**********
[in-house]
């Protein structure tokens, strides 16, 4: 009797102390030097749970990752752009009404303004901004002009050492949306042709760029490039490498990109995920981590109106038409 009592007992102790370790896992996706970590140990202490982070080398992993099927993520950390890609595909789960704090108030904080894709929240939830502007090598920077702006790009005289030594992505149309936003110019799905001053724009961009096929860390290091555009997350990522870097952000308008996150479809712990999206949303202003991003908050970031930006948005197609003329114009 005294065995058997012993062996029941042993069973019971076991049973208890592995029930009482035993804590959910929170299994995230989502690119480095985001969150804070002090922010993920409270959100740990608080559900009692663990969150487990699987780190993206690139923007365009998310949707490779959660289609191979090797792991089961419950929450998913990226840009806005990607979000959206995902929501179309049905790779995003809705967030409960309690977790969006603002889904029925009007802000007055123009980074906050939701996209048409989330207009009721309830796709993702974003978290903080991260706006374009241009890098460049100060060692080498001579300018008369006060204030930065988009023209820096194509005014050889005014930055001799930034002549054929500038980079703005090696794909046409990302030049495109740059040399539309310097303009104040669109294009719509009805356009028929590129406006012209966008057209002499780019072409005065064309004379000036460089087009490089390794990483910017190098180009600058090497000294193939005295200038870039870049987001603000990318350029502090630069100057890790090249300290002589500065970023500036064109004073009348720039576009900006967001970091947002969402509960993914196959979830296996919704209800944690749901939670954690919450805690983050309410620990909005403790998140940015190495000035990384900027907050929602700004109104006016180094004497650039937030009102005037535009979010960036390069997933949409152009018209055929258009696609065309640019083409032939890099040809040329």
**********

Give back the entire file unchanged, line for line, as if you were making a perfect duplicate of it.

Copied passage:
[in-house]
């Protein structure tokens, strides 16, 4: 009797102390030097749970990752752009009404303004901004002009050492949306042709760029490039490498990109995920981590109106038409 009592007992102790370790896992996706970590140990202490982070080398992993099927993520950390890609595909789960704090108030904080894709929240939830502007090598920077702006790009005289030594992505149309936003110019799905001053724009961009096929860390290091555009997350990522870097952000308008996150479809712990999206949303202003991003908050970031930006948005197609003329114009 005294065995058997012993062996029941042993069973019971076991049973208890592995029930009482035993804590959910929170299994995230989502690119480095985001969150804070002090922010993920409270959100740990608080559900009692663990969150487990699987780190993206690139923007365009998310949707490779959660289609191979090797792991089961419950929450998913990226840009806005990607979000959206995902929501179309049905790779995003809705967030409960309690977790969006603002889904029925009007802000007055123009980074906050939701996209048409989330207009009721309830796709993702974003978290903080991260706006374009241009890098460049100060060692080498001579300018008369006060204030930065988009023209820096194509005014050889005014930055001799930034002549054929500038980079703005090696794909046409990302030049495109740059040399539309310097303009104040669109294009719509009805356009028929590129406006012209966008057209002499780019072409005065064309004379000036460089087009490089390794990483910017190098180009600058090497000294193939005295200038870039870049987001603000990318350029502090630069100057890790090249300290002589500065970023500036064109004073009348720039576009900006967001970091947002969402509960993914196959979830296996919704209800944690749901939670954690919450805690983050309410620990909005403790998140940015190495000035990384900027907050929602700004109104006016180094004497650039937030009102005037535009979010960036390069997933949409152009018209055929258009696609065309640019083409032939890099040809040329």